Monkey Punch’s beloved gentleman thief has been an animated icon for decades, giving us oodles of cinematic and small screen escapades. But Lupin’s latest heist is an epic unlike anything he’s done before, and not just because he’s been stunningly realized in a whole new medium.
Lupin III: The First, directed by Dragon Quest: Your Story’s Takashi Yamazaki (which hit Japanese theaters late last year and is now finally heading to the West), marks the very first completely 3DCG animated movie in the franchise. It’s not the first time Lupin has experimented with the medium—but it’s the first time Lupin has tackled 3DCG at such a scale, braving the usual skepticism felt by anime fans when a traditionally animated classic goes 3D.
What adventure is worth that risky jump? The First pitches our titular gentlemen thief (played by Kanichi Kurita in the Japanese original, and by Tony Oliver in the English dub) alongside a new character, the young archaeology student-to-be Laetitia (Suzu Hirose/Laurie Hymes) in ‘60s France. Lupin and Laetitia cross paths when they discover both are trying to steal an important historical artifact: the Bresson Diary.
The Diary, kept under an arcane locking system, purportedly holds the clues to a treasure so valuable it was the target of the Nazis during their occupation of the country in World War II. But when Lupin and Laetitia discover that everything they know about the diary points to a much grander plot—by remnants of the Reich itself, seeking to restore itself to glory—they decide to join forces, alongside Lupin’s stalwart allies Daisuke Jigen (Kiyoshi Kobayashi/Richard Epcar) and Goemon Ishikawa (Daisuke Namikawa/Lex Lang), as well as the mercenary thief Fujiko Mine (Miyuki Sawashiro/Michelle Ruff) and even their usual nemesis Inspector Zenigata (Kōichi Yamadera/Doug Erholtz), to stop the Nazis from getting their hands on a power that could change the world.
Thankfully, like many of the thief’s heists, The First’s leap to 3DCG is a risk worth taking: Marza Animation Planet and TMS Entertainment’s animated spin on the world of Lupin is one of the most breathtaking translations of a typically 2D character to 3D we’ve seen in years. It’s as if Monkey Punch’s manga, or the beloved animated series and movies that spun out of it, leaped into an extra dimension—faithfully keeping the exaggerated aesthetics and movements that have defined Lupin, Fujiko, Jigen, Goemon, and Zenigata across decades of works while rendering them with a fidelity that sits alongside the likes of Spider-Verse as some of the best in the field.
Just like Spider-Verse before it, The First embraces its source material and style even as it adapts it to an unfamiliar medium full of silly sight gags, capturing the way Lupin and his friends dart across the screen with a jangly, kinetic energy. The First feels right in line with Lupin III’s greatest adventures aesthetically. Every frame, from the chase sequences to the spectacle of the third act—an Indiana Jones-esque escalation that allows for absurd stakes and visuals unlike any of Lupin’s past escapades, even at their most fantastical—conveys its love for what Lupin III is, and what it’s always been in its past history on screens big and small. Even the most diehard skeptics of a CG adaptation will have their hearts and eyes melted.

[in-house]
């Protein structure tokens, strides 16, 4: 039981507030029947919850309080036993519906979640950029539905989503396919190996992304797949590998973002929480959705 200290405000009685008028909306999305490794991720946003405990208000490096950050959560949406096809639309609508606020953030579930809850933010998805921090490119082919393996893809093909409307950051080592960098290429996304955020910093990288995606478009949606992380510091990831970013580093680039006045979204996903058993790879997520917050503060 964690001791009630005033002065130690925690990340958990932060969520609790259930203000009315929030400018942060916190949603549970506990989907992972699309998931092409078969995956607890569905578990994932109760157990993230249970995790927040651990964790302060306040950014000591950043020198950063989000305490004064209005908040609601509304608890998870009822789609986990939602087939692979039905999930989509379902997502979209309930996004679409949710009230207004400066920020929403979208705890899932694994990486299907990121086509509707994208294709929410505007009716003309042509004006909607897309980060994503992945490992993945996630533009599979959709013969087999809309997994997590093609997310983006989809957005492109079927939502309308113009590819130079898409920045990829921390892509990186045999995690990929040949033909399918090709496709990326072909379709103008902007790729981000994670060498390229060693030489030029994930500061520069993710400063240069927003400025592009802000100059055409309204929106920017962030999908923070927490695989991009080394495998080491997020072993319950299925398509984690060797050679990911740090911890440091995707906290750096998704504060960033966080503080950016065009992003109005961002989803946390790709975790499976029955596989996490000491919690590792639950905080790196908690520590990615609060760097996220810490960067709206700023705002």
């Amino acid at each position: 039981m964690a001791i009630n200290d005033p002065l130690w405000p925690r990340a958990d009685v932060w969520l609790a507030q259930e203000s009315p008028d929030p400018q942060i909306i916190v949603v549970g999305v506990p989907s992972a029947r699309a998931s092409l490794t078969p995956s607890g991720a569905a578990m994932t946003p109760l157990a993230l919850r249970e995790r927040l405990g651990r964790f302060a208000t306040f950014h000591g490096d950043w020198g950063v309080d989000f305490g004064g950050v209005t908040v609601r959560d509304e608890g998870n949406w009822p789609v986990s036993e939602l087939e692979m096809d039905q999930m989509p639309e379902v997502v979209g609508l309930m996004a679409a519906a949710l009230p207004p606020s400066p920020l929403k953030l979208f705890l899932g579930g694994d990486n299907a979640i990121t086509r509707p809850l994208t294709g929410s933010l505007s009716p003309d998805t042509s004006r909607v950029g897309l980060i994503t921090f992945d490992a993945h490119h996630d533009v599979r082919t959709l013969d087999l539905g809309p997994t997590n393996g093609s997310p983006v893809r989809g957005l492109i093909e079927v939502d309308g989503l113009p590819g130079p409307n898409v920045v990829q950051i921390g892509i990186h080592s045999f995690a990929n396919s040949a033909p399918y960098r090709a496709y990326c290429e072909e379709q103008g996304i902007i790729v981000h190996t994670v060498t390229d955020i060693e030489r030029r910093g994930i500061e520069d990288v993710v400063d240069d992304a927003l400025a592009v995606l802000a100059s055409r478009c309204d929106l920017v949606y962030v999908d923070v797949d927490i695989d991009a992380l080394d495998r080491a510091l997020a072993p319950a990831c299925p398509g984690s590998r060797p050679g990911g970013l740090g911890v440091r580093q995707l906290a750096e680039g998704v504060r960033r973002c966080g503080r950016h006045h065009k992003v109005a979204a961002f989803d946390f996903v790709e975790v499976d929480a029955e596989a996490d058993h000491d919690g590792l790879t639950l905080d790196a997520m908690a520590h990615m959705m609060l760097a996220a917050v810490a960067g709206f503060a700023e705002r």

The First’s visual energy is matched by an equally frenetic pace, as it bounces from setpiece to setpiece with barely a chance to breathe over its 90-odd-minute runtime. But when things do take a moment to stand back and lay the scene, the splendor of the visuals is always there, ensuring that you’re never too far from another high-octane scenario that, by the time the film’s reaching its climax, just feels like an animation team that’s flexing on you because it can. Like Lupin himself, The First is a movie that looks slick as hell and knows it.
Splashy visuals could hide a weak story, and while The First might not be the most narratively dense or complex tale that’s been told with these characters, it packs the heart needed to propel its blockbuster visuals. The tale itself is simple fare; Lupin and Laetitia both have to re-embrace the families they’ve found for themselves, the former in his motley crew of fellow thieves and the ever-furious Inspector that hunts them, the latter re-examining herself in light of the revelations about the Bresson diary’s own history.
The First doesn’t need a grand story of twists and turns to hang its dazzling escapades. It’s there when it needs to be, and its themes of unity and family, with a dash of biting one’s thumb at authority, are all intrinsic to the franchise. They’re allowed to shine in The First when they need to and know when to pull back when what you want to see is the heroes leaping into action, performing death-defying escapes, and coming out on top. It gets right to the point with a level of clarity that’s appreciated for its stark simplicity—friends good, Nazis bad, now sit back and enjoy the show: and what a show it is.
In another time, it’d be the sort of gorgeously captured spectacle that begs for a big screen, but The First isn’t worth risking your own safety in a global pandemic to see in its limited-run capacity. It’s an absolute blast and a faithful iteration on the style and scope of these characters in a medium that allows their zany hijinks to dazzle brighter than ever. Just wait a couple more months to enjoy it at home instead, where the Nazi-punching will land just as hard, and the sights will be just as fun to behold.
Lupin III: The First is receiving a limited-run theatrical release this week, before releasing on-demand digitally December 15, and on Blu-ray in standard and steel book releases from January 12. A digital screener was provided for this review.
For more, make sure you’re following us on our Instagram @io9dotcom.